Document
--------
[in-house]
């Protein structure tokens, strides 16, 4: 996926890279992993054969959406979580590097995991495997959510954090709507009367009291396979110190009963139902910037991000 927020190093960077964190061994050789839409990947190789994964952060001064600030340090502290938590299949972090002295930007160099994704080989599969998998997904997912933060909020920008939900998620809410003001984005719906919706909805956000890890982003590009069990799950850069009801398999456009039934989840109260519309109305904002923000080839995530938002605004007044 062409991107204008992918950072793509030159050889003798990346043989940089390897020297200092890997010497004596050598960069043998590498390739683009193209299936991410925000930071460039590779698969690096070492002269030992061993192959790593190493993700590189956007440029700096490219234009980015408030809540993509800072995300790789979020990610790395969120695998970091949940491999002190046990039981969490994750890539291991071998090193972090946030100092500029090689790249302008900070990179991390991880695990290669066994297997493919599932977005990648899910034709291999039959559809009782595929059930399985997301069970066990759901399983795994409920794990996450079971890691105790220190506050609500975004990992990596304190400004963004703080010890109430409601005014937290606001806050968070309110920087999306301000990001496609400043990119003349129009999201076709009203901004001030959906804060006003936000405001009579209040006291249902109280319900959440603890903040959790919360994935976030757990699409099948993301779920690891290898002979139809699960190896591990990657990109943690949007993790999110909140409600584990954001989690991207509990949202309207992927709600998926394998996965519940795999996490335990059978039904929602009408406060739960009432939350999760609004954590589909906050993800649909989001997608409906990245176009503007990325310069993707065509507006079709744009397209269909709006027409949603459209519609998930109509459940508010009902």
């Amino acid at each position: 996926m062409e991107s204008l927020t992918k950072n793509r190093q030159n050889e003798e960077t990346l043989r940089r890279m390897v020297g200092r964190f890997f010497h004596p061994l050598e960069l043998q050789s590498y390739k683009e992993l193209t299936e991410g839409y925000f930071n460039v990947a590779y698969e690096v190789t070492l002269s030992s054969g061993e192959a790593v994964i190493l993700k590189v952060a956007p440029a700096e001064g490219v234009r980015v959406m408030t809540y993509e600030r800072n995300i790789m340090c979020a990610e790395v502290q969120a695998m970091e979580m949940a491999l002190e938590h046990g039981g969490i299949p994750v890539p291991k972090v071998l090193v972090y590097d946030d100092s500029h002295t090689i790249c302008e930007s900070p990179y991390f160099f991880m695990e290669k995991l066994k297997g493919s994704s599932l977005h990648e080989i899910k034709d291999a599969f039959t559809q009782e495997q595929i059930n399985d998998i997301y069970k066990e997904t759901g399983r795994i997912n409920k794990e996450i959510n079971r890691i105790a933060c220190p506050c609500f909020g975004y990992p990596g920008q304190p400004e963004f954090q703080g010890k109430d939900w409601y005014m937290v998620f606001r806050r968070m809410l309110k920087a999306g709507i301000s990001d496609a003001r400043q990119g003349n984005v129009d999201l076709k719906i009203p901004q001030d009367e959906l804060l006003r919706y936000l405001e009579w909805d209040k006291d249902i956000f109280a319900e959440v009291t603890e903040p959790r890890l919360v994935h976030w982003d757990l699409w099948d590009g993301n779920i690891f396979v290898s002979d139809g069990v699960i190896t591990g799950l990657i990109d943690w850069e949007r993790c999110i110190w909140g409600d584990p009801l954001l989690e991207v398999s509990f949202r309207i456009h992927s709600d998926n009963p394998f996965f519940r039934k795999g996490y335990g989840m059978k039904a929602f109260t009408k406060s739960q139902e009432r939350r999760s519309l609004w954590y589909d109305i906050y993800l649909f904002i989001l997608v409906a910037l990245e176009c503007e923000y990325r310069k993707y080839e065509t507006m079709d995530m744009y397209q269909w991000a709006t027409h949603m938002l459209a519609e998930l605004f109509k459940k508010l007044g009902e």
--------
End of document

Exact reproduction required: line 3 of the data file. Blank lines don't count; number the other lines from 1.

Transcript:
């Amino acid at each position: 996926m062409e991107s204008l927020t992918k950072n793509r190093q030159n050889e003798e960077t990346l043989r940089r890279m390897v020297g200092r964190f890997f010497h004596p061994l050598e960069l043998q050789s590498y390739k683009e992993l193209t299936e991410g839409y925000f930071n460039v990947a590779y698969e690096v190789t070492l002269s030992s054969g061993e192959a790593v994964i190493l993700k590189v952060a956007p440029a700096e001064g490219v234009r980015v959406m408030t809540y993509e600030r800072n995300i790789m340090c979020a990610e790395v502290q969120a695998m970091e979580m949940a491999l002190e938590h046990g039981g969490i299949p994750v890539p291991k972090v071998l090193v972090y590097d946030d100092s500029h002295t090689i790249c302008e930007s900070p990179y991390f160099f991880m695990e290669k995991l066994k297997g493919s994704s599932l977005h990648e080989i899910k034709d291999a599969f039959t559809q009782e495997q595929i059930n399985d998998i997301y069970k066990e997904t759901g399983r795994i997912n409920k794990e996450i959510n079971r890691i105790a933060c220190p506050c609500f909020g975004y990992p990596g920008q304190p400004e963004f954090q703080g010890k109430d939900w409601y005014m937290v998620f606001r806050r968070m809410l309110k920087a999306g709507i301000s990001d496609a003001r400043q990119g003349n984005v129009d999201l076709k719906i009203p901004q001030d009367e959906l804060l006003r919706y936000l405001e009579w909805d209040k006291d249902i956000f109280a319900e959440v009291t603890e903040p959790r890890l919360v994935h976030w982003d757990l699409w099948d590009g993301n779920i690891f396979v290898s002979d139809g069990v699960i190896t591990g799950l990657i990109d943690w850069e949007r993790c999110i110190w909140g409600d584990p009801l954001l989690e991207v398999s509990f949202r309207i456009h992927s709600d998926n009963p394998f996965f519940r039934k795999g996490y335990g989840m059978k039904a929602f109260t009408k406060s739960q139902e009432r939350r999760s519309l609004w954590y589909d109305i906050y993800l649909f904002i989001l997608v409906a910037l990245e176009c503007e923000y990325r310069k993707y080839e065509t507006m079709d995530m744009y397209q269909w991000a709006t027409h949603m938002l459209a519609e998930l605004f109509k459940k508010l007044g009902e």